Paying for support is fine. Paying for a manual is fine (even in electronic form). But, having to sign away your rights to share your knowledge with other users is an entirely different matter.

Darn Corporations (5, Funny)

c0wh (445032) | more than 11 years ago | (#4968802)

I think it's completely asinine that a company thinks it can charge a fee for a product or service they provide.

Greedy bastards!

Re:Darn Corporations (4, Funny)

unicron (20286) | more than 11 years ago | (#4968904)

This is kind of different. He's not asking the company to come to his house and configure the shit for him, he merely wants to get it to work with some rather common other programs(& os's). This is equivalent to buying a car, asking the dealer "Yo, biotch, how do I get the trunk open?" and he replies "Gimme 10 bucks and I'll tell you."

NO IT ISN'T!!! (2, Insightful)

sys$manager (25156) | more than 11 years ago | (#4968922)

This is the equivalent of someone GIVING him the car, FOR FREE, and him saying "how do I get the trunk open?"

Their response is "Figure it out yourself or give us $50 for the manual. We GAVE you the damn car for FREE!"

Re:NO IT ISN'T!!! (2)

unicron (20286) | more than 11 years ago | (#4968957)

Ok, it was a bad analogy, I'll admit. The truth of the matter is, this company is only doing open source to kiss the asses of the open-source community while operating a rather sad and underhanded support system meant to get the money they would've otherwised not received due the free-as-in-beer nature of their software.

Re:Darn Corporations (1)

Brandon T. (167891) | more than 11 years ago | (#4968926)

That's a false analogy, because he didn't pay for the software. The vendor should not be expected to provide any services at all for him.

Brandon

Re:Darn Corporations (1)

Eravau (12435) | more than 11 years ago | (#4968941)

I think it's more along the lines of someone giving you a car and you complaining that they didn't give you free driving lessons as well.

Re:Darn Corporations (5, Funny)

JordoCrouse (178999) | more than 11 years ago | (#4968960)

"Yo, biotch, how do I get the trunk open?"

Not calling him biotch would be a good start.

O'Reilly's Missing Manuals (2)

masonbrown (208074) | more than 11 years ago | (#4968803)

Sounds like the books O'Reilly publishes - the Missing Manual series. Software released with minimal "help" documentation, so someone comes along and actually makes a book about it.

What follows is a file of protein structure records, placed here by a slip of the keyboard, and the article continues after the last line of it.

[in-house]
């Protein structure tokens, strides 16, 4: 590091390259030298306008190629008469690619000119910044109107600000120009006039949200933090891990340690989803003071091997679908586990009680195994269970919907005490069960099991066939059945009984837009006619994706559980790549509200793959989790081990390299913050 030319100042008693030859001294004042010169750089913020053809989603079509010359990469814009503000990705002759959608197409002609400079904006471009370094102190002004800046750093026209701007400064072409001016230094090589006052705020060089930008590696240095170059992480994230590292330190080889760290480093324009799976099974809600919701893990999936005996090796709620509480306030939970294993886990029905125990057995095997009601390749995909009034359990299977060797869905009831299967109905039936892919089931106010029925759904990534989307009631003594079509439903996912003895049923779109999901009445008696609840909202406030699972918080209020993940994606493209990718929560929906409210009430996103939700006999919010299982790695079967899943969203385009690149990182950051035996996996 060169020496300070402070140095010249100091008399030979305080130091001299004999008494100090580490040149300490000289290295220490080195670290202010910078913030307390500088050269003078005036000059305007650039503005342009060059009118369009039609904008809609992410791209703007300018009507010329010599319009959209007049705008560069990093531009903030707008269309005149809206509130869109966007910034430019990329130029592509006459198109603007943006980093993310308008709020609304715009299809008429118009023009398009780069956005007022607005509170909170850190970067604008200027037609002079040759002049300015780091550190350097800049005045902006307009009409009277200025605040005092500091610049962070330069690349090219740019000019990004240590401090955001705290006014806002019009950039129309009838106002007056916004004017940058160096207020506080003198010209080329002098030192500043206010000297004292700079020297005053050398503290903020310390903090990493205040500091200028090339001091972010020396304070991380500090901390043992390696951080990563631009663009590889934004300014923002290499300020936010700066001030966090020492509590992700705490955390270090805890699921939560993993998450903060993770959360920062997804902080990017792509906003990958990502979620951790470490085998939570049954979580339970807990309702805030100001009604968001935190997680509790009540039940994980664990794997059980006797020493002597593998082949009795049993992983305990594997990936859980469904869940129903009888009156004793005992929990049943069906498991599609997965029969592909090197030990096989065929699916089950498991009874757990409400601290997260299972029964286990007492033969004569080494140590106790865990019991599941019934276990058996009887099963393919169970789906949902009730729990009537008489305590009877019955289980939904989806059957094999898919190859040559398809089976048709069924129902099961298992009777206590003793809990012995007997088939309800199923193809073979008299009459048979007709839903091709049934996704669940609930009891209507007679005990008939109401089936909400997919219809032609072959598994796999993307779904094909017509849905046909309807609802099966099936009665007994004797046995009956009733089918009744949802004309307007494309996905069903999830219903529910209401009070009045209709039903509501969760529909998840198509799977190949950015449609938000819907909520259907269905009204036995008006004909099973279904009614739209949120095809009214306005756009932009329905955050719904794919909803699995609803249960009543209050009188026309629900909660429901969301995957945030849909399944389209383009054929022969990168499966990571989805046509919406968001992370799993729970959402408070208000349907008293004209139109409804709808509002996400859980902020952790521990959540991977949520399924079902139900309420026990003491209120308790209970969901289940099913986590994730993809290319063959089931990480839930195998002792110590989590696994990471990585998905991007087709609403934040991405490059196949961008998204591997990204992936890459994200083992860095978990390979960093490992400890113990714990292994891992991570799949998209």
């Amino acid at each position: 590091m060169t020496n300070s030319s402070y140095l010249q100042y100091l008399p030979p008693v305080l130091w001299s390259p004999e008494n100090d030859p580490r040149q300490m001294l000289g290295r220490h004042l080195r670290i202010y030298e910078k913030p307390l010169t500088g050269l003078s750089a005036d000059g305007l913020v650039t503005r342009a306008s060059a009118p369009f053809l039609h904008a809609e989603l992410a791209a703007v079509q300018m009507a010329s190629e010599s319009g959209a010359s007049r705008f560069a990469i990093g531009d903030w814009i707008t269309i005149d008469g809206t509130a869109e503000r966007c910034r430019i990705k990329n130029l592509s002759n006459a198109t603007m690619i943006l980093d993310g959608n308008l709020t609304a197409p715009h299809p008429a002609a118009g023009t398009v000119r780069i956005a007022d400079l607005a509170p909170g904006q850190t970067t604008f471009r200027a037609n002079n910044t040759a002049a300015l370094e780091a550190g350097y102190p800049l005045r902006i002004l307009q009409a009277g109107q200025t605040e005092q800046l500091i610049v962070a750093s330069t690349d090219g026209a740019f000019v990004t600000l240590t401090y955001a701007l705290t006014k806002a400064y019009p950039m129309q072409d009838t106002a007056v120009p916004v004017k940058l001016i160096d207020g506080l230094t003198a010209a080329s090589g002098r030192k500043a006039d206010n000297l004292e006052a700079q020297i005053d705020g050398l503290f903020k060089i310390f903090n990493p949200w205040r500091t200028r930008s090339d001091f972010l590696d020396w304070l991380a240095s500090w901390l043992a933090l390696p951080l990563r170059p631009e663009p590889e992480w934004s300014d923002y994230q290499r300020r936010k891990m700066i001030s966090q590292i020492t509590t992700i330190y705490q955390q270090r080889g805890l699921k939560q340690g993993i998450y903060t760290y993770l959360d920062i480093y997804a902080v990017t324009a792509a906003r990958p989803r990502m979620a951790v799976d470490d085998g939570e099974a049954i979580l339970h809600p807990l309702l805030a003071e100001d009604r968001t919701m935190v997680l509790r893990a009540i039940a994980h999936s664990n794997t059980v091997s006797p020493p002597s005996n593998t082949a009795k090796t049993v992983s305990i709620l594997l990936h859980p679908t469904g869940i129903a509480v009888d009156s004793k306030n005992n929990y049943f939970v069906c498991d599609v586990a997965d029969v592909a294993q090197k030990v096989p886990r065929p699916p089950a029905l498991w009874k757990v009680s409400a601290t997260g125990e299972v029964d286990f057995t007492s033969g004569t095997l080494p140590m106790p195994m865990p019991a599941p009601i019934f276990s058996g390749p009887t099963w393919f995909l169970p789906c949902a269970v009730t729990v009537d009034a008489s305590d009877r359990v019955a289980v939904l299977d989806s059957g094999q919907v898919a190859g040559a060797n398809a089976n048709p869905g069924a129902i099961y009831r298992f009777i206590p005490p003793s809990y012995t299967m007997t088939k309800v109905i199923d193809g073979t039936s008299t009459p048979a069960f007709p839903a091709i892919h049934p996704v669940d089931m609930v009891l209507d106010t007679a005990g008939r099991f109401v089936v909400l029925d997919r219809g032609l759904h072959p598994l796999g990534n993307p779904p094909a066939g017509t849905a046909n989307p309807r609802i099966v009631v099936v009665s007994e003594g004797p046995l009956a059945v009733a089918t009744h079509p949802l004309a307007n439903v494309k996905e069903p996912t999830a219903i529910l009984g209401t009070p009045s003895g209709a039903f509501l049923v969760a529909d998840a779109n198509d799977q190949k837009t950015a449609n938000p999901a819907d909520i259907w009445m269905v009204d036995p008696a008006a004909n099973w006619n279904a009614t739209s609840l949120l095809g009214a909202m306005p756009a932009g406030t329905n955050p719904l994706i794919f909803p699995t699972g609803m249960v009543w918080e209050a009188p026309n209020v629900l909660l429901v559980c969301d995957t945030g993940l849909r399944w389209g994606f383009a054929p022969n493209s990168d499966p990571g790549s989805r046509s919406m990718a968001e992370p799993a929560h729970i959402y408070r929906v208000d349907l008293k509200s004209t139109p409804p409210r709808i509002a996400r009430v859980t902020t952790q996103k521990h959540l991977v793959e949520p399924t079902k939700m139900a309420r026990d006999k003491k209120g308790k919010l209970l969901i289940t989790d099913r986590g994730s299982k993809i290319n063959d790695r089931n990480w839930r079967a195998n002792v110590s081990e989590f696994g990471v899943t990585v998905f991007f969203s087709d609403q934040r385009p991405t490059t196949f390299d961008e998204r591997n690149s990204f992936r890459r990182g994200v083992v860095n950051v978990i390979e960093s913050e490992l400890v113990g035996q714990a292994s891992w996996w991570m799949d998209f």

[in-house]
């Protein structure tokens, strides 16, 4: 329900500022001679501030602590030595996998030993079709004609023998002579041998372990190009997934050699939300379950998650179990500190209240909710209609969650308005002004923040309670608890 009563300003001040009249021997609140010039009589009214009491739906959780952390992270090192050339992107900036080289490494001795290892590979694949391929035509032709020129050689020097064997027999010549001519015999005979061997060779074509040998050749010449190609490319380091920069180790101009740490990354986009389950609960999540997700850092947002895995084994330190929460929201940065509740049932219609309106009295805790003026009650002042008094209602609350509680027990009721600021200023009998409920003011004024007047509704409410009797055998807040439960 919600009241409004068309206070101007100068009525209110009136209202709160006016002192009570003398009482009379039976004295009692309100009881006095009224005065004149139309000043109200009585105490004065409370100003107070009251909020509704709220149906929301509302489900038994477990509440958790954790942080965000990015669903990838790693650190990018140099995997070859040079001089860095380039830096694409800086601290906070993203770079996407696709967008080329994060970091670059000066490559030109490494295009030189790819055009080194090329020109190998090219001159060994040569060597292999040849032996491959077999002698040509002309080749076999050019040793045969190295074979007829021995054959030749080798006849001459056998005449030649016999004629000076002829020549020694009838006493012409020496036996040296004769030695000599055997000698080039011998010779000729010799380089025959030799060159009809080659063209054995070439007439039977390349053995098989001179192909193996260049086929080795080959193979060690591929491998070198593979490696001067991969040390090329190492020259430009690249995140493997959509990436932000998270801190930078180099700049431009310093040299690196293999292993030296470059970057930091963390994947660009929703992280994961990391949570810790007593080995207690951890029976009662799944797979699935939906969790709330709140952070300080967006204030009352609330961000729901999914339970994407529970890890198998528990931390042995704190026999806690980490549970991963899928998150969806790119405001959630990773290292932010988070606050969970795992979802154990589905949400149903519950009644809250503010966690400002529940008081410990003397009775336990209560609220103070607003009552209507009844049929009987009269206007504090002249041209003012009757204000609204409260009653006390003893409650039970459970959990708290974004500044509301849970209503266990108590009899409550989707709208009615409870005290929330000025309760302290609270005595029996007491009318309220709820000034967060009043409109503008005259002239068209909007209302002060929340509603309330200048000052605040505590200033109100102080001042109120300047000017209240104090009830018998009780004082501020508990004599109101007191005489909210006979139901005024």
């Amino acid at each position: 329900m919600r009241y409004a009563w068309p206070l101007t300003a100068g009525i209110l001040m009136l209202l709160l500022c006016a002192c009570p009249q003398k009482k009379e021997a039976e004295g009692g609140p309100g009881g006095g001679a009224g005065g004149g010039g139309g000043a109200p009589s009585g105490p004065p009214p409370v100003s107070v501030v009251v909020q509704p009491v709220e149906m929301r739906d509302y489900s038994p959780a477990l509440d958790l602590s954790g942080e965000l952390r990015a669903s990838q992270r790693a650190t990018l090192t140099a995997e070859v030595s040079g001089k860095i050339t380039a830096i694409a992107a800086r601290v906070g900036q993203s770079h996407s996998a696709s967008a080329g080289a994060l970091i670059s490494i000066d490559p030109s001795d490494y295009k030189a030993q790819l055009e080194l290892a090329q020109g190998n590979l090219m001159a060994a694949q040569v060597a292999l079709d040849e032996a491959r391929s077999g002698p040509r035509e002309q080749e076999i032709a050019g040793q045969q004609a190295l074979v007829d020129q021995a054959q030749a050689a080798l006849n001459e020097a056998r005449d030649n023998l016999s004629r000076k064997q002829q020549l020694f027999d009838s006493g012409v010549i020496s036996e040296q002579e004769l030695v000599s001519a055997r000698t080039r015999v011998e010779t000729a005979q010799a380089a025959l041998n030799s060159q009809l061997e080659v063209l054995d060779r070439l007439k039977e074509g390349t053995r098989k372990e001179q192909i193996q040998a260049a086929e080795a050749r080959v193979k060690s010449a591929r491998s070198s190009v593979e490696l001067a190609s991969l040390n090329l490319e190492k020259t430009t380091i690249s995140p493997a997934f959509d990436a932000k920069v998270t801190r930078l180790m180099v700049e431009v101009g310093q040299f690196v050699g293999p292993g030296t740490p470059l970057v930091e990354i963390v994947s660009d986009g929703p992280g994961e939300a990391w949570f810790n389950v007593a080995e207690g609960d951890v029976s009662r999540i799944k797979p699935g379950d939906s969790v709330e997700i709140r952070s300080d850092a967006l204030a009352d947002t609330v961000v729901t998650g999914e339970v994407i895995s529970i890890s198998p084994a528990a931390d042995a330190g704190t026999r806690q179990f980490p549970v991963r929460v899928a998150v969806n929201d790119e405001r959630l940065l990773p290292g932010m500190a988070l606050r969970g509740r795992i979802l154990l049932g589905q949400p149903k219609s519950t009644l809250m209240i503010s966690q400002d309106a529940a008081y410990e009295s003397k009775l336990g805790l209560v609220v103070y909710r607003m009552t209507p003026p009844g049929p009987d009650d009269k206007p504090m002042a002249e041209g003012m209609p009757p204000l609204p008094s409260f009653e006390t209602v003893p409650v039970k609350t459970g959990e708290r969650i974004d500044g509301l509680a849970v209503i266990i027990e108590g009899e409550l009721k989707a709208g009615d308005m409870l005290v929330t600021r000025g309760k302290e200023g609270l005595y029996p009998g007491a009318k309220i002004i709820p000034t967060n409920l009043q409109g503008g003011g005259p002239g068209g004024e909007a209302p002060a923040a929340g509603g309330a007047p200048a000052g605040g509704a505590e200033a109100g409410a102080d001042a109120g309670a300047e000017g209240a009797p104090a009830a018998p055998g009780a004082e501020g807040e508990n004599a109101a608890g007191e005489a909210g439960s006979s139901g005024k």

Or try to learn Checkpoint FW-1 NG with documentation they provide. You have to go to a multi-thousand dollar week long training just to get a decent, helpful manual.

Re:O'Reilly's Missing Manuals (0)

evil_pb (622775) | more than 11 years ago | (#4968951)

Yes, but Checkpoint is hardly open source free code, now is it?

And as a long-time CP user, ANY documentation they provide sucks. Their service sucks. Their software is cool, but if you need help, go elsewhere. Hence the other sources of help that have sprung up (books, phoneboy, etc).

Nothing new (1)

pr0c (604875) | more than 11 years ago | (#4968807)

Many open source projects sell support, they just usually offer some form of it for free...

mySQL is kind of a good example as well as Mandrake Linux, or WineX, although those companies sell versions of their product too unlike it sounds like in this case;

Re:Nothing new (1)

pr0c (604875) | more than 11 years ago | (#4968828)

Allow me to correct myself source/limited source. Full open source should have community support atleast though..

Write a HOWTO (5, Insightful)

ninewands (105734) | more than 11 years ago | (#4968812)

Well, now that you've found out, write a HOWTO and contribute it to the LDP. This will undercut their revenue stream and teach them that trade secrets won't protect them in a world where they publish the source ... wait ... I MAY have made an unwarranted assumption that there are people who will READ a HOWTO ...

Re:Write a HOWTO (0)

Anonymous Coward | more than 11 years ago | (#4968899)

No...you made an unwarranted assumption that the HOWTO will be written in a clear consise language and won't be out of date in 6 months with no one working on it.

document it yourself (1)

miltimj (605927) | more than 11 years ago | (#4968815)

Maybe a few people could check out the source code, make documentation themselves (without signing the membership agreement), and distribute it themselves. Beyond just this project, it would discourage the ridiculous OS/CD model.

And they want to charge you FIFTY BUCKS... (0)

nrvous6 (590059) | more than 11 years ago | (#4968818)

"You are not to share the information..."
...with grammar like that?

hmm (1)

fandelem (559908) | more than 11 years ago | (#4968819)

my view is: commercial usage should pay the support (or any other) fee. personal usage should be exempt throughout the open source community.

but that's just my .02 cents.